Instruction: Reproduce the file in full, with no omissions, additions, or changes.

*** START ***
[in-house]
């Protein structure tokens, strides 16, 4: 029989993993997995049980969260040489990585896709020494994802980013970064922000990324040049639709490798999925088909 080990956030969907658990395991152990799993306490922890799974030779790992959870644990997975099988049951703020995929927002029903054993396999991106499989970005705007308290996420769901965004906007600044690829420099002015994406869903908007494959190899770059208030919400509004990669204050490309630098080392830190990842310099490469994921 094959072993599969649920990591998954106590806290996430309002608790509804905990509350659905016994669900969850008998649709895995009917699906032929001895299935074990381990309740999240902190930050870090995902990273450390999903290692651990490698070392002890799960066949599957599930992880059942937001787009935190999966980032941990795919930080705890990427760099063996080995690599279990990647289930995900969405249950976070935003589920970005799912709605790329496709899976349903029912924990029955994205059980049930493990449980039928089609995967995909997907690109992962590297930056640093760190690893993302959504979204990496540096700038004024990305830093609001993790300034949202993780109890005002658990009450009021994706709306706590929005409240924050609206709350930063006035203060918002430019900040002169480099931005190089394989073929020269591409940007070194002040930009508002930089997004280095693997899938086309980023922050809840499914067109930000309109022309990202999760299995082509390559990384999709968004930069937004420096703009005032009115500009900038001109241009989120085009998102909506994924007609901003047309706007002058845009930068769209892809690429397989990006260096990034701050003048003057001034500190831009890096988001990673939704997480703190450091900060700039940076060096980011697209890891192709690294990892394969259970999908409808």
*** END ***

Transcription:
[in-house]
């Protein structure tokens, strides 16, 4: 029989993993997995049980969260040489990585896709020494994802980013970064922000990324040049639709490798999925088909 080990956030969907658990395991152990799993306490922890799974030779790992959870644990997975099988049951703020995929927002029903054993396999991106499989970005705007308290996420769901965004906007600044690829420099002015994406869903908007494959190899770059208030919400509004990669204050490309630098080392830190990842310099490469994921 094959072993599969649920990591998954106590806290996430309002608790509804905990509350659905016994669900969850008998649709895995009917699906032929001895299935074990381990309740999240902190930050870090995902990273450390999903290692651990490698070392002890799960066949599957599930992880059942937001787009935190999966980032941990795919930080705890990427760099063996080995690599279990990647289930995900969405249950976070935003589920970005799912709605790329496709899976349903029912924990029955994205059980049930493990449980039928089609995967995909997907690109992962590297930056640093760190690893993302959504979204990496540096700038004024990305830093609001993790300034949202993780109890005002658990009450009021994706709306706590929005409240924050609206709350930063006035203060918002430019900040002169480099931005190089394989073929020269591409940007070194002040930009508002930089997004280095693997899938086309980023922050809840499914067109930000309109022309990202999760299995082509390559990384999709968004930069937004420096703009005032009115500009900038001109241009989120085009998102909506994924007609901003047309706007002058845009930068769209892809690429397989990006260096990034701050003048003057001034500190831009890096988001990673939704997480703190450091900060700039940076060096980011697209890891192709690294990892394969259970999908409808």